Secretary of State Hillary Clinton backed away from her unqualified support of the Egyptian government on Wednesday, saying, “We believe strongly that the Egyptian government has an important opportunity at this moment in time to implement political, economic and social reforms to respond to the legitimate needs and interests of the Egyptian people.” The Obama administration appears to be rethinking its position in the region, worried that if popular revolts like that of Tunisia spread and succeed, the US will suffer from its support of the dictators unless it now at least urges them to democratize.
Journalist Mustafa Sulaiman reports in Arabic from Cairo for the Dar al-A`lamiya al-`Arabiya that protests, having raged Tuesday and Wednesday, started back up Wednesday night in Egypt and that there were confrontations between security forces and protesters in Cairo and in its northwest suburb, Madinat Suez. Clashes broke out on Ramses Boulevard and Galaa St., and in central Cairo. Attorneys and journalists demonstrated in front of their guild offices, which are next to oneanother, on Abd al-Khaliq Tharwat Strreet, which was closed off by security barriers.
Aljazeera English has video of the hundreds of arrests on Wednesday:
Sulaiman writes that security forces arrested 8 journalists, among them (ironically) Muhammad Abd al-Quddus, the head of the Committee on Journalistic Freedoms at his guild.
Protesters gathered in front of the High Court behind the offices of the Journalists’ Guild, while another crowd headed for al-Atabah Square.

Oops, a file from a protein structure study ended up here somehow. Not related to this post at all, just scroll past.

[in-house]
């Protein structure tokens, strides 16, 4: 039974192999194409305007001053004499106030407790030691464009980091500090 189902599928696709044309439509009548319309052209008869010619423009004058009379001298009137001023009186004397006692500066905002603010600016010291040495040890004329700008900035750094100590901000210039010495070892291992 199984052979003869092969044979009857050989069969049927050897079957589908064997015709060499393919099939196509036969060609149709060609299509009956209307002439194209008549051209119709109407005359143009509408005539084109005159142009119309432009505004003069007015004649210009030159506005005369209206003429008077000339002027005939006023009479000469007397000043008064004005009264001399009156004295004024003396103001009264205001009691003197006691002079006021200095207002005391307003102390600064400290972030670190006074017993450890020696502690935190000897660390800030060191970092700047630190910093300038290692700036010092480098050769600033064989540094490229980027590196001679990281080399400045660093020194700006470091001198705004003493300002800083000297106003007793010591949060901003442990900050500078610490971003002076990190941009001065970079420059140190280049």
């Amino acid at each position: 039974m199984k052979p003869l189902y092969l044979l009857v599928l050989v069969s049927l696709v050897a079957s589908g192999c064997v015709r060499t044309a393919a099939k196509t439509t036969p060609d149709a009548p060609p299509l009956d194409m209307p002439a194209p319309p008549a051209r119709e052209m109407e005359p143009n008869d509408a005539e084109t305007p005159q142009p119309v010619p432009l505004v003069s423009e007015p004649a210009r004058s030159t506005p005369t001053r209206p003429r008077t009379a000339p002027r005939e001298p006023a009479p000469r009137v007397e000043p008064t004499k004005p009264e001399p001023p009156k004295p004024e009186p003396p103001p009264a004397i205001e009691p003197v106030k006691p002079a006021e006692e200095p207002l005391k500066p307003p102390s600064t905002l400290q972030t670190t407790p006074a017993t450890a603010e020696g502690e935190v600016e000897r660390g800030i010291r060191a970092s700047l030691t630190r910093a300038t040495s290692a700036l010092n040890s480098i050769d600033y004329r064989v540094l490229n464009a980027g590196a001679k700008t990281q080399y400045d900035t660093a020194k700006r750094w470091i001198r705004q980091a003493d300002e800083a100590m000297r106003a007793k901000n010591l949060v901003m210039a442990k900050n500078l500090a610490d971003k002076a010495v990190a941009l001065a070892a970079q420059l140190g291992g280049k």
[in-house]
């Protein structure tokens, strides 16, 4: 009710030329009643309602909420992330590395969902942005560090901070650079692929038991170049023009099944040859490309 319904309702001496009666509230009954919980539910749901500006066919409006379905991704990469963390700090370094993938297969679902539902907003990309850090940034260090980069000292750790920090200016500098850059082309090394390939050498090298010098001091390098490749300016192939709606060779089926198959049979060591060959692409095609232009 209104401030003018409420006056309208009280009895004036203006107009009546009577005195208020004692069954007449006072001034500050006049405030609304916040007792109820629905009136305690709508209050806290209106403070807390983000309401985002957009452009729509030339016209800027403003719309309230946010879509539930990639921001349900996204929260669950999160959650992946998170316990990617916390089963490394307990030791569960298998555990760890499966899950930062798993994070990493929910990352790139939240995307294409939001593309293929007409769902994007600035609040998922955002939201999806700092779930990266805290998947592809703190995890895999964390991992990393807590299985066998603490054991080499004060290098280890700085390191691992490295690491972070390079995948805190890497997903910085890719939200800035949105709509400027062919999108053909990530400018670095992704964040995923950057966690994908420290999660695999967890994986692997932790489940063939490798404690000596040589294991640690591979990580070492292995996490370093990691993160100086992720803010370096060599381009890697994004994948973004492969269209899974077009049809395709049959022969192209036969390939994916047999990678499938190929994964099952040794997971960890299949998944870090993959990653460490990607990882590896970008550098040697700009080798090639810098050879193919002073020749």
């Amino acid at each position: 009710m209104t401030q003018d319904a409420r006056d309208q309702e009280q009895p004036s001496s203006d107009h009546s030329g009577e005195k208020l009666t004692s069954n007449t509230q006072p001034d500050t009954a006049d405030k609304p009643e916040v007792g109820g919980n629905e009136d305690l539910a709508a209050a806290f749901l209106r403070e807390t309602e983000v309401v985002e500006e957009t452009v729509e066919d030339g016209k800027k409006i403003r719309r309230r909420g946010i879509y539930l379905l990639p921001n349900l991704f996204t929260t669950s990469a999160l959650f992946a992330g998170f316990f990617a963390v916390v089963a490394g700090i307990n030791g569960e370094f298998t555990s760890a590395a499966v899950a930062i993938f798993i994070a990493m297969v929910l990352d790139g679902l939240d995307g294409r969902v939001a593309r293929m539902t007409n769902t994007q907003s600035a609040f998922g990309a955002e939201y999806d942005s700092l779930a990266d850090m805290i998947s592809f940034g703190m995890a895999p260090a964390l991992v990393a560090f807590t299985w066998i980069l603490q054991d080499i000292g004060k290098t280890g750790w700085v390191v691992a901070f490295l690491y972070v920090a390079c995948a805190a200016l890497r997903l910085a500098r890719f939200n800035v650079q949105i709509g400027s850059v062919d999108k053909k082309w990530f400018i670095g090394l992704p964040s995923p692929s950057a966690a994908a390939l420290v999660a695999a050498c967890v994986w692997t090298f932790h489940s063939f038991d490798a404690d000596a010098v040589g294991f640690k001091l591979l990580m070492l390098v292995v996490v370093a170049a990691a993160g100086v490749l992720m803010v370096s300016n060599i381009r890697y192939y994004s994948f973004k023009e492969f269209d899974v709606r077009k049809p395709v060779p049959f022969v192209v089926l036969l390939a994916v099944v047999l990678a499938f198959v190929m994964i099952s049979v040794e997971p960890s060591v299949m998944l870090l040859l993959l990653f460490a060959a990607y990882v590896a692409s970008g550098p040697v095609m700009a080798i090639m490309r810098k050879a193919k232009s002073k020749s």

In the Mediterranean port of Alexandria, people assembled before the al-Qa’id Ibrahim Mosque. Struggles broke out between these demonstrators and the security police, and ultimately the latter used tear gas to disperse the crowd.
In Suez, where 2 demonstrators were killed on Tuesday, he reports that thousands of people rallied in front of the morgue where the bodies were, shouting, “Long Live Suez, the Sidibouzid of Egypt!” (Sidibouzid is the town where Mohamed Bouazizi set himself on fire in protest, setting off the Tunisian revolution).
He says that Egyptians report that Facebook was back on line in Egypt Wednesday night, after an outage that had lasted for several hours. (Facebook administrators had said that despite Egyptian reports of outages, their traffic in Egypt seemed normal). Twitter, on the other hand, was still inaccessible.
The subway is still not stopping at the Maidan al-Tahrir (Liberation Square) at the center of the city, as a crowd control measure.
AP says that in the southern city of Assiut, a small crowd of about 100 gathered, but were set on by police and half were arrested. Sulaiman reports that in that city, security forces arrested the Muslim fundamentalist activist Yusriya al-Shinawi, the sister-in-law of Dr. Muhammad Badi`, the director general of the Muslim Brotherhood, in the course of a demonstration in which she participated. Since Tuesday evening 122 Muslim brothers have been jailed (along with over 700 others).
Protesters were also arrested in the Delta city of Mansoura.
Back in Cairo, police cordoned off all the streets leading to Liberation Square, and the Interior Ministry for the first time deployed female police to search women pedestrians passing through checkpoints. Using women deprived the opposition of one of its accusations against the regime, that it had its secret police paw pious, innocent Egyptian women.
A fourth demonstrator died in hospital in Suez, of injuries he received Tuesday. Also in Suez, according to Reuters Arabic, crowds tried to firebomb the local HQ of President Hosni Mubarak’s National Democratic Party. AP says that they also firebombed the police station, doing damage to both buildings.
This report says that police fired into the air to disperse crowds near the High Court, and used crowd-control trucks against other rallies, breaking them up.
A facebook page asking for demonstrations after Friday prayers on Friday immediately attracted 24,000 followers.
Aljazeera English’s Dan Nolan reports that there were confrontations between activists and secret police all over the city Wednesday night, though things had calmed down a bit by Thursday morning Cairo time.